In December, we had our first service in the new Reason Center and it was also a wonderful experience. January 8th will be our second Sunday Assembly service since 2020 to be held in our new Reason Center at 1300 Ethan Way, Suite 675 on January 8th, 2023. As always, families are welcome, and Becky Mark will entertain the children during the service. The doors open at 10:30 am and the program will begin at 11:00 am.

We welcome old and new members to Sunday Assembly. We will have live music by Sunday Reason and a presentation on Worldviews by Mynga Futrell, PhD. All this will be followed by a potluck lunch! Please bring your favorite dish to share with the group.

Worldviews: Bridging the Faith/No-Faith Divide and Educating for Inclusion
Mynga Futrell, our speaker, will show us the usefulness of the “worldview” concept as a tool for putting everyone (believers and nonbelievers alike) on a level playing field. She will be drawing on her experiences working with social studies teachers who were being challenged by a new California mandate to include religion as subject matter in their social studies curriculum. (How will they deal equitably with this touchy subject? Will religious and nonreligious diversity be considered?)

Mynga holds a Ph.D. in curriculum and instruction and an M.S. in natural science, and in her professional career she worked primarily as an instructional and staff developer. Locally, though, her having participated in the co-founding of AOF (1993), CFD (2002), the Brights (2003), and Reason Center (2014) means that she is probably better known for freethought activism than for her professional activity.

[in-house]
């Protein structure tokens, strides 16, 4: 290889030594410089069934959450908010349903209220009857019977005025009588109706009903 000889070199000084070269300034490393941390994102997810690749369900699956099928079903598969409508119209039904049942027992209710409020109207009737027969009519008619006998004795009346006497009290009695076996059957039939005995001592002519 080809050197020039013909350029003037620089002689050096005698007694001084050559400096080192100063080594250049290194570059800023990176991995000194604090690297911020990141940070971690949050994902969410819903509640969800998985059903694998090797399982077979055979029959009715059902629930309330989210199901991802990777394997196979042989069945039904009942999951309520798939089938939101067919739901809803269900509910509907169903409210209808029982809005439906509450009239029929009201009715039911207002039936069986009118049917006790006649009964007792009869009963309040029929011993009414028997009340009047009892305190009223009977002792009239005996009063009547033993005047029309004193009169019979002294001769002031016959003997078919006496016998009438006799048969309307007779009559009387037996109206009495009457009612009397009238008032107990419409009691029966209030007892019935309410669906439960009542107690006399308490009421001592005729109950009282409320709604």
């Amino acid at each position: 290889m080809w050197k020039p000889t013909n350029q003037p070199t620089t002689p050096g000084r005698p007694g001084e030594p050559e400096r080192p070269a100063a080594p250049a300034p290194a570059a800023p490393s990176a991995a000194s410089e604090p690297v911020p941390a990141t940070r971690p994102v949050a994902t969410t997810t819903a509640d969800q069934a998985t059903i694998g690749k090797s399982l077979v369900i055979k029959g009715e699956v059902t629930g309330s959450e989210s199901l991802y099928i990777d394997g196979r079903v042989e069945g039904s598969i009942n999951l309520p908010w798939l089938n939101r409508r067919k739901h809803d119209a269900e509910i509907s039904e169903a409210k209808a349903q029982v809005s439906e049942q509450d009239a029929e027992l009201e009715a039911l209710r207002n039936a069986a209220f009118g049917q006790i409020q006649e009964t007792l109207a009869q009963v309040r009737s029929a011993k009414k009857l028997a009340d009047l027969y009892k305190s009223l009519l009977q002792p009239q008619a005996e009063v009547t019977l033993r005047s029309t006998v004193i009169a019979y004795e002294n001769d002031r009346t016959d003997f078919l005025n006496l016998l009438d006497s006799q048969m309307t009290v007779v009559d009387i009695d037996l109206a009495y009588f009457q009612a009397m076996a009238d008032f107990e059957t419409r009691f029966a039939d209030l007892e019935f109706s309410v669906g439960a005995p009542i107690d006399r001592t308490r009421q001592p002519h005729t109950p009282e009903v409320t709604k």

As regards religion, Mynga’s secular activism clearly did feed into several years’ of professional contributions to the California 3Rs Project (e.g., “The Secular Side of the Coin”) and to her crafting a website for public school educators (“Teaching about Religion in Support of Civic Pluralism”) She also authored a chapter for the National Council for the Social Studies’ manual for teachers, Teaching about Religion in the Social Studies Classroom. Hers is the 21-chapter manual’s one and only chapter even acknowledging non-religion (Chapter 19: “Conscience and the Challenge of Civic Inclusion”).

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